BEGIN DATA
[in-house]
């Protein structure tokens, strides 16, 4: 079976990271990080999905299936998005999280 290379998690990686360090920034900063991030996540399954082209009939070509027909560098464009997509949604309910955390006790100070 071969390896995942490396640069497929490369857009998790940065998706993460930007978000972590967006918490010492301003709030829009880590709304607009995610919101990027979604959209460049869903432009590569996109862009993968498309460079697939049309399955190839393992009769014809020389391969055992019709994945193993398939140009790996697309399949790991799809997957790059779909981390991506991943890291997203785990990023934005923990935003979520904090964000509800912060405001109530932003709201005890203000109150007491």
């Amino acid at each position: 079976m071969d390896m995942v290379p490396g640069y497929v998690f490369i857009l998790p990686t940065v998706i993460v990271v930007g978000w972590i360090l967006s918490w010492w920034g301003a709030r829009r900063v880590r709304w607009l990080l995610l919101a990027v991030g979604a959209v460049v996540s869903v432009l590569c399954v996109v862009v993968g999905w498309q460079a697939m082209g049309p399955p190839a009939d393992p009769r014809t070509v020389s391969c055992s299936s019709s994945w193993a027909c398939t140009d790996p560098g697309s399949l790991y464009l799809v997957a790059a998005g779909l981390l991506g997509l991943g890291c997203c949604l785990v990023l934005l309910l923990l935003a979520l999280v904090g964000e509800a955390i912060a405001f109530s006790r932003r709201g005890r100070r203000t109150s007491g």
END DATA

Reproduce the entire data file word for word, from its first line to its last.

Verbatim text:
[in-house]
């Protein structure tokens, strides 16, 4: 079976990271990080999905299936998005999280 290379998690990686360090920034900063991030996540399954082209009939070509027909560098464009997509949604309910955390006790100070 071969390896995942490396640069497929490369857009998790940065998706993460930007978000972590967006918490010492301003709030829009880590709304607009995610919101990027979604959209460049869903432009590569996109862009993968498309460079697939049309399955190839393992009769014809020389391969055992019709994945193993398939140009790996697309399949790991799809997957790059779909981390991506991943890291997203785990990023934005923990935003979520904090964000509800912060405001109530932003709201005890203000109150007491």
């Amino acid at each position: 079976m071969d390896m995942v290379p490396g640069y497929v998690f490369i857009l998790p990686t940065v998706i993460v990271v930007g978000w972590i360090l967006s918490w010492w920034g301003a709030r829009r900063v880590r709304w607009l990080l995610l919101a990027v991030g979604a959209v460049v996540s869903v432009l590569c399954v996109v862009v993968g999905w498309q460079a697939m082209g049309p399955p190839a009939d393992p009769r014809t070509v020389s391969c055992s299936s019709s994945w193993a027909c398939t140009d790996p560098g697309s399949l790991y464009l799809v997957a790059a998005g779909l981390l991506g997509l991943g890291c997203c949604l785990v990023l934005l309910l923990l935003a979520l999280v904090g964000e509800a955390i912060a405001f109530s006790r932003r709201g005890r100070r203000t109150s007491g």